If, as Clifton Fadiman once said, “cheese is milk’s leap toward immortality”, then rennet could be considered the springboard of cheesemaking. Stripped down to its most basic processes, the first steps of cheesemaking involve taking warm milk, adding a starter culture (to convert the lactose in the milk to lactic acid) and adding rennet. The lactic acid begins coagulating the milk in a slow process that yields a delicate curd and some cheeses are still made using this method as the sole form of coagulation. Most cheeses, however, also employ rennet to separate the curds from the whey, speeding up the process and leading to a firmer, more elastic curd. (more…)
Posts Tagged ‘whey’
Posted in Cheese, Cheesemaking, Food Science, tagged cardoon thistle, Cheese, chymosin, coagulation, curds, fermentation-produced chymosin, food, microbial rennet, pepsin, rennet, vegetable rennet, vegetarian rennet, whey on February 4, 2013 | 1 Comment »
Posted in Cheese, Cheesemaking, Food Science, Local, Producer Profile, Travelogues, United States, tagged Cellars at Jasper Hill, Cheese, cheesemakers, cheesemaking, curds, food, Jasper Hill, Jasper Hill Farm, Landaff, rennet, whey, Winnimere on January 30, 2012 | Leave a Comment »
Last year, I visited the Cellars at Jasper Hill and had the opportunity to participate in the Winnimere cheesemaking process. It was a very educational experience as there are some interesting new developments going on at Jasper Hill. I thought I would share a little about the cheesemaking process, as well as give a sneak peek into a couple of new cheeses:
Flocculation is a test conducted with a rounded knife. The knife is put into the renneted milk. When the milk starts to curdle and grab onto the knife, an experienced cheesemaker is able to determine the exact time to cut the curd. (more…)
Posted in Cheese, Cheesemaking, Education, Italy, Travelogues, tagged casaro, Cheese, cheesemakers, cheesemaking, Cravero, curds, DOP, food, Italy, parm, Parmigiano Reggiano, ricotta, whey on November 26, 2011 | 1 Comment »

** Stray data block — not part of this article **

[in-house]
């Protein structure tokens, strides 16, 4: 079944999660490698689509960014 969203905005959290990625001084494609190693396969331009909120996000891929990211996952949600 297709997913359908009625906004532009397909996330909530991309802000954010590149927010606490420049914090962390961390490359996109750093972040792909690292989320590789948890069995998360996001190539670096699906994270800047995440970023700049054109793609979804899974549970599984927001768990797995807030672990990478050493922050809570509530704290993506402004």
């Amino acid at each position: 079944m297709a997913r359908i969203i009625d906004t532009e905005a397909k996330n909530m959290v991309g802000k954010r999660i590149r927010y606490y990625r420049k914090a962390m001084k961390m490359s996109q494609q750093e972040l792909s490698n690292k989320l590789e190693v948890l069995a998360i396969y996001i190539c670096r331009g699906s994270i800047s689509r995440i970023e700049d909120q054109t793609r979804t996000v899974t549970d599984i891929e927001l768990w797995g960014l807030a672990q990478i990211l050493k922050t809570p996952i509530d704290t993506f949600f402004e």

On a recent trip to Italy, I had the opportunity to visit a co-op that makes Parmigiano Reggiano. It was a first for me – I have witnessed the cheesemaking process before and have even tried my hand at making chèvre but I had never before observed the making of a hard, aged cheese like Parmigiano Reggiano. (more…)
Posted in About Us, Cheese, Food Science, Local, Producer Profile, Travelogues, United States, tagged Ascutney Mountain, Bayley Hazen Blue, Cabot Clothbound Cheddar, Cellars at Jasper Hill, Cheese, cheesemakers, cheesemaking, Constant Bliss, curds, food, Jasper Hill, Jasper Hill Farm, Landaff, Moses Sleeper, Oma, rennet, whey, Winnimere on September 9, 2011 | 2 Comments »
Some weeks ago, I made an immensely informative and inspiring trip to Jasper Hill Farm and The Cellars at Jasper Hill in Greensboro, Vermont.
The Jasper Hill enterprise was started by two brothers, Andy and Mateo Kehler. The determination that they have towards revolutionizing and solidifying the cheese-making industry in their state and in this country is unmatched in its political, scientific, and pastoral fervor. As a result, I want to share a bit of what got me so excited! (more…)
Posted in Cheese, Cheesemaking, France, Producer Profile, Travelogues, tagged Cheese, cheesemakers, cheesemaking, curds, food, France, Manigodine, Reblochon, Savoie, tomme, Tomme de Savoie, whey on December 29, 2010 | 2 Comments »
The evening light was fading as we ascended the mountain up to the Burgats’ alpage home outside of Manigod. With every turn that the car made, the views got even more splendid. Darkening clouds provided a sense of atmosphere and the cool air was deliciously fresh. Pulling up to the Burgats’ farmhouse, the sun was just about to disappear and the warm, yellow glow from inside their home was a welcome sight. (more…)
On a recent trip to Jasper Hill Farm, I had the distinct pleasure not only of tasting many delicious cheeses made and aged here in New England, but also of getting acquainted with some inhabitants of the farm who happen to be just as fond of dairy products — or by-products as the case may be — as I am.
The farm has acquired its group of piglets for the season, and man, do they love whey!
Farms producing milk and making cheese from it inherently find themselves with loads of whey, the liquid that separates out from the milk when cheese curds are formed. There are some great uses for this tangy liquid — in some cases, you can use it to make traditional ricotta and other cheeses. Or you can use it in the kitchen in place of water in breads, sauces and stews. Or you can just drink it straight, as it’s filled with protein, vitamins and minerals. You can really only consume so much whey though, and inevitably you can’t keep up with production. So the question becomes: what to do with the rest? (more…)